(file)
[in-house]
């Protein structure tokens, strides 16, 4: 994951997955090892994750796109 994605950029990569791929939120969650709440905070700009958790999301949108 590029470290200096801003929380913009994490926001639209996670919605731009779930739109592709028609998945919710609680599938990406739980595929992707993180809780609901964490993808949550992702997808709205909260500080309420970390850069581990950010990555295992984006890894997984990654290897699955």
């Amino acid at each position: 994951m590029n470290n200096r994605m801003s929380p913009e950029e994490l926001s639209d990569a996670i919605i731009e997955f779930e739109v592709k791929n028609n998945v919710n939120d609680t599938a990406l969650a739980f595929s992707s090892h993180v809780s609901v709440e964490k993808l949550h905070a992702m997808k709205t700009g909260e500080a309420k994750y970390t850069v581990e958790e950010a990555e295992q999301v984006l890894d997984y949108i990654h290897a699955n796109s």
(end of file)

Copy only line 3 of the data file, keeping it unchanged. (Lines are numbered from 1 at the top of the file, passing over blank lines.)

């Amino acid at each position: 994951m590029n470290n200096r994605m801003s929380p913009e950029e994490l926001s639209d990569a996670i919605i731009e997955f779930e739109v592709k791929n028609n998945v919710n939120d609680t599938a990406l969650a739980f595929s992707s090892h993180v809780s609901v709440e964490k993808l949550h905070a992702m997808k709205t700009g909260e500080a309420k994750y970390t850069v581990e958790e950010a990555e295992q999301v984006l890894d997984y949108i990654h290897a699955n796109s």